UK Politics

Davos 2011: Cameron sticking with 'tough' recovery plan

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Media captionDavid Cameron: Dealing with deficit "cannot be put off"

UK Prime Minister David Cameron has vowed to "see through" his plan for deep spending cuts despite fears of their impact on economic growth.

He said cutting the deficit would be "tough" but the economy would "bounce back" if the UK stuck to its course.

At the same event in Davos, Chancellor George Osborne said the UK must ignore "siren voices" urging a different way.

Labour have accused ministers of "arrogance" for proceeding with what they say are £20bn of cuts this year.

'Making progress'

After figures released earlier week showed the UK economy contracted by 0.5% in the last three months of 2010, Labour leader Ed Miliband said the government's cuts were "hurting but not working".

But in a speech to business leaders and politicians at the World Economic Forum in Davos, Switzerland, the prime minister said: "Given the traumas of recent years, the recovery was always going to be choppy."

He defended the pace of spending cuts, saying the deficit was "unsustainable" and it was essential for the government to be cutting borrowing at the same time as seeking to boost economic growth.

"It is going to be tough but we must see it through," he said. "The scale of the task is immense so we need to be bold in order to build this economy of the future. The British people know these things. They understand there are no short cuts to a better future."

The UK was already "making progress", he insisted. "Not long ago we were heading towards the danger zone where markets start to question your credibility.

"Yet in the past eight months we've seen our credit rating - which was on the brink of being downgraded - affirmed at the triple-A level. We've seen market interest rates - which were in danger of spiralling upwards - actually fall.

"All this has happened not in spite of our plan to cut the deficit, but because of it. That's why we must stick to the course we have set out."

The BBC's Business Editor Robert Peston said that while Mr Cameron may be applauded for spelling out the extent of the economic challenge facing the UK, the danger was that it might scare off foreign investors.

The coalition has been accused of lacking a "pro-growth" strategy, with outgoing CBI boss Sir Richard Lambert saying key decisions affecting business had been taken for political reasons and there was a "lack of vision" about the long-term shape of the economy.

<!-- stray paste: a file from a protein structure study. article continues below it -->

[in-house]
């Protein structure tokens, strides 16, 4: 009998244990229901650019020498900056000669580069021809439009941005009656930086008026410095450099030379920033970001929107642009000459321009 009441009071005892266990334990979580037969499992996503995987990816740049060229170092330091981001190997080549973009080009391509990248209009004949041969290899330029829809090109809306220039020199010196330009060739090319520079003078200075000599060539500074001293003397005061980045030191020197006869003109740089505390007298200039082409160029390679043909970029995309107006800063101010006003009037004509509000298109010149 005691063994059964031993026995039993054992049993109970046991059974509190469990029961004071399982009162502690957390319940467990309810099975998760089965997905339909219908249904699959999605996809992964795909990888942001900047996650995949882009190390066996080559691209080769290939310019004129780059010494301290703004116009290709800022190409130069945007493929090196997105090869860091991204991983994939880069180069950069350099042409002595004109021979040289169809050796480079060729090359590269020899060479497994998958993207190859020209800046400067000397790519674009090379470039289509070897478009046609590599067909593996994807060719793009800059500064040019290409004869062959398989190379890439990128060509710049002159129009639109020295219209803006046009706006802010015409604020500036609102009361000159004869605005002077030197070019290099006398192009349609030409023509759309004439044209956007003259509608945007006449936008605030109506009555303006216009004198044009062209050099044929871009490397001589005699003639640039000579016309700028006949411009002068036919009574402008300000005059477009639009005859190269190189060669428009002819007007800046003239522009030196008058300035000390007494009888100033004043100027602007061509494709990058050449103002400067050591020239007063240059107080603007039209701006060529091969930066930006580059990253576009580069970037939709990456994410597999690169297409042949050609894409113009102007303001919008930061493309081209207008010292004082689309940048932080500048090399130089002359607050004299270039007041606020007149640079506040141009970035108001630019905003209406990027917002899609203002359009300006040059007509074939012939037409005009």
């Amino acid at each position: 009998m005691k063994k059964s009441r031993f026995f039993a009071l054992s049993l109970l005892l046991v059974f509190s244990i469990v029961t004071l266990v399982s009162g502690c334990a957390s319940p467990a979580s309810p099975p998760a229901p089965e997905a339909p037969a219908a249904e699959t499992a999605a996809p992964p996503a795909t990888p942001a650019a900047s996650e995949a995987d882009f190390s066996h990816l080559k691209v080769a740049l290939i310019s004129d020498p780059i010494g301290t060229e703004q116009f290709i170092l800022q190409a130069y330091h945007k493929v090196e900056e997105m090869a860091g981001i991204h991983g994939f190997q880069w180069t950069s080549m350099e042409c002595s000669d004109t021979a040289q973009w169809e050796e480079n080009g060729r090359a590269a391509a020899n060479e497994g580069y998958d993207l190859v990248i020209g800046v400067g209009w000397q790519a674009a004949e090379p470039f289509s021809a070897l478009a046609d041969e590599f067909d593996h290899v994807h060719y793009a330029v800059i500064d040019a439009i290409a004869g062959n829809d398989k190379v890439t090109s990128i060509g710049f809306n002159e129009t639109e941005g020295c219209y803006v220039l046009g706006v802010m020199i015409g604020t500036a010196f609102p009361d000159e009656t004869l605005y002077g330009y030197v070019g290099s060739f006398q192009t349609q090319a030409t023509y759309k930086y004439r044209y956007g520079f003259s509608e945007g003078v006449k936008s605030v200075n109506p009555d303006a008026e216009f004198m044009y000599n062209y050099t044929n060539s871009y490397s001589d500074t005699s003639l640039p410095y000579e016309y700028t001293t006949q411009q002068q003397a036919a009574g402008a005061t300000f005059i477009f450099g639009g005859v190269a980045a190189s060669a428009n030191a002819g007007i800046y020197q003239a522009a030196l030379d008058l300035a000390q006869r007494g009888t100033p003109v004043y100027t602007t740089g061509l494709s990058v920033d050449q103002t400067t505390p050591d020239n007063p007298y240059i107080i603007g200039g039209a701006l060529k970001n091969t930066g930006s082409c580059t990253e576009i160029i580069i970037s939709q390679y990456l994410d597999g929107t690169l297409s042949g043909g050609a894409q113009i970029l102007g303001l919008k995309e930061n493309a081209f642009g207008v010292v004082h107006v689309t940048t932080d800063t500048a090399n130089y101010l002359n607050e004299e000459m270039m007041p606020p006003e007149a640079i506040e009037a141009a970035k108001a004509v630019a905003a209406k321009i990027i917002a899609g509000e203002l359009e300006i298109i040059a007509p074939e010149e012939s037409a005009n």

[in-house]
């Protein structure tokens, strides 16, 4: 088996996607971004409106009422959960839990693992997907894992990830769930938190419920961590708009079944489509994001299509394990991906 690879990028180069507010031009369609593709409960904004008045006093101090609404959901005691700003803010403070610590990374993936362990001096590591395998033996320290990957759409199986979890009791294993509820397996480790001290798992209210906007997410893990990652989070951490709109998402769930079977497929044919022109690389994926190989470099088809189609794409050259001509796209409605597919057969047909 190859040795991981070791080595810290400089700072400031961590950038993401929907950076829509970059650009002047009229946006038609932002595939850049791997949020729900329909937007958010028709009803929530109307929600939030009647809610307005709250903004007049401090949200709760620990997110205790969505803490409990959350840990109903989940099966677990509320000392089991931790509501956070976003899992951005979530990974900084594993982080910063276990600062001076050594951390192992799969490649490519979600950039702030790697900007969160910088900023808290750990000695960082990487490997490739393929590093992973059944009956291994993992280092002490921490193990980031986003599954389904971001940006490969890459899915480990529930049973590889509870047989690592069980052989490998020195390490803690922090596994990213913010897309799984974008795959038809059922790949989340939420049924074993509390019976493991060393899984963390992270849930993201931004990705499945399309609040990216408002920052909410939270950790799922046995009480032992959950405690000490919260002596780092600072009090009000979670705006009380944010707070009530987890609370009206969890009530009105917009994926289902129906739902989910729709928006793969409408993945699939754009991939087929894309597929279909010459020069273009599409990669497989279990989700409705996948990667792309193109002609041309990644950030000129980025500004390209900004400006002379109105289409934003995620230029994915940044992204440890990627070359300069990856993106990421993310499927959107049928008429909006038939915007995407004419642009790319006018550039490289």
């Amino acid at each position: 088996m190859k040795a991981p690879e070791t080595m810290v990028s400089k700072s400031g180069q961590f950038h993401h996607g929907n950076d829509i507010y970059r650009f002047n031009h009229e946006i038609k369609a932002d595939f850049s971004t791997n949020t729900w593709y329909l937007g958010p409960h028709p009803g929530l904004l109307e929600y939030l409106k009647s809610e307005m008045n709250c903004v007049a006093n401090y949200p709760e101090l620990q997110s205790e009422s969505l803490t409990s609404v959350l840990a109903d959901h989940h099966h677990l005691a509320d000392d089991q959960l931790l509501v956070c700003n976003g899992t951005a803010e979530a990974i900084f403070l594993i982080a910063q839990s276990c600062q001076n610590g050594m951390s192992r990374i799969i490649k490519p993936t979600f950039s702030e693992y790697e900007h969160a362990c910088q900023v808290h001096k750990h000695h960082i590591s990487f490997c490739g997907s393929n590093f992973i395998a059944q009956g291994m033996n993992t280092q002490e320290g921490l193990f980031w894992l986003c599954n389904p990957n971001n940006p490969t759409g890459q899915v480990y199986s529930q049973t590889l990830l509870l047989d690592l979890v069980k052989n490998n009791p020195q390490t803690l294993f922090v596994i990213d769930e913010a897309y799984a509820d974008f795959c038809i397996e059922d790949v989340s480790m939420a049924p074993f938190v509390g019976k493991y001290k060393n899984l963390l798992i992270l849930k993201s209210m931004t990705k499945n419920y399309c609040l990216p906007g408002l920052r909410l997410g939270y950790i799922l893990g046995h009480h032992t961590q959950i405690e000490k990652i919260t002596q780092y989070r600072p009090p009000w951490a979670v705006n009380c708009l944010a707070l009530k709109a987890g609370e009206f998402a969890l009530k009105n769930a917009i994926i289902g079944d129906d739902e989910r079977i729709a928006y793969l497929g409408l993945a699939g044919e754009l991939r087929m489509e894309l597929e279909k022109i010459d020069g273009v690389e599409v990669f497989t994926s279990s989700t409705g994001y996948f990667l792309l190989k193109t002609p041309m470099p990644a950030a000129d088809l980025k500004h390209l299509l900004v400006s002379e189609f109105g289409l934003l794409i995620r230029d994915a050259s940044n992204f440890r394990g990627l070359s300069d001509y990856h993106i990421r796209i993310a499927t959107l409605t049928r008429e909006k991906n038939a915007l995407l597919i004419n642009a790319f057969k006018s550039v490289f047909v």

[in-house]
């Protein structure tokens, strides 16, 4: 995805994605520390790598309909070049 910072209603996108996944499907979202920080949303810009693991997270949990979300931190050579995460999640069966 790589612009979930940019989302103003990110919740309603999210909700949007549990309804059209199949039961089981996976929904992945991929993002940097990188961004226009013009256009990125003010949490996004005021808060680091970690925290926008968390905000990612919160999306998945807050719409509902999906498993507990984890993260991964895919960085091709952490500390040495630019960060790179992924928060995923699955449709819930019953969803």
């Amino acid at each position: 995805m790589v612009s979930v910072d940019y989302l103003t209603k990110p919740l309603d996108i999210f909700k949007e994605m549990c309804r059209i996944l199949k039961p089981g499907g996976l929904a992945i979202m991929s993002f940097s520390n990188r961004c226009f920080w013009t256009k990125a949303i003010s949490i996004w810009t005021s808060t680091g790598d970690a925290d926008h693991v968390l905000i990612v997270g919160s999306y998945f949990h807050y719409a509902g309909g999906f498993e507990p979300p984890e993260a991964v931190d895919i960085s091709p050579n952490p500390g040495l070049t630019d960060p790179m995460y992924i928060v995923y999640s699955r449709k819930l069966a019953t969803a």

'Blind faith'

London Mayor Boris Johnson, who is also attending the World Economic Forum, has urged the coalition government to signal a move away from what he called Labour's "miserable and anti-wealth creation" tax regime.

In an interview with the Daily Telegraph, the former Conservative MP claimed George Osborne agreed with him about the need to bring down taxes, suggesting that the chancellor might take action in his March budget.

He told the newspaper: "Can we endlessly go on with a tax rate that is higher than not just America and Japan but also France, Germany and Italy? All these countries we've always beaten on tax. We need to set a course for low tax."

Speaking in Switzerland, Mr Osborne said he wanted the UK to have the "most competitive business tax regime" of any Western country and promised "bold" action in March's Budget to encourage enterprise.

He hinted at changes to the tax system to stop the "steady stream" of companies moving their headquarters abroad and said profits from newly commercialised patents would be taxed at a lower rate from 2013.

"Our competitiveness has suffered a lost decade," he said. "This is why the coalition government will be just as bold in promoting enterprise as we have been in dealing with the deficit."

But union leaders said the chancellor's optimism about the economic outlook amounted to "blind faith".

"With the economy tanking even before the cuts and VAT rise start to bite, the chancellor must accept that his gamble has failed to pay off," TUC general secretary Brendan Barber said. "We desperately need a plan B for jobs and growth."

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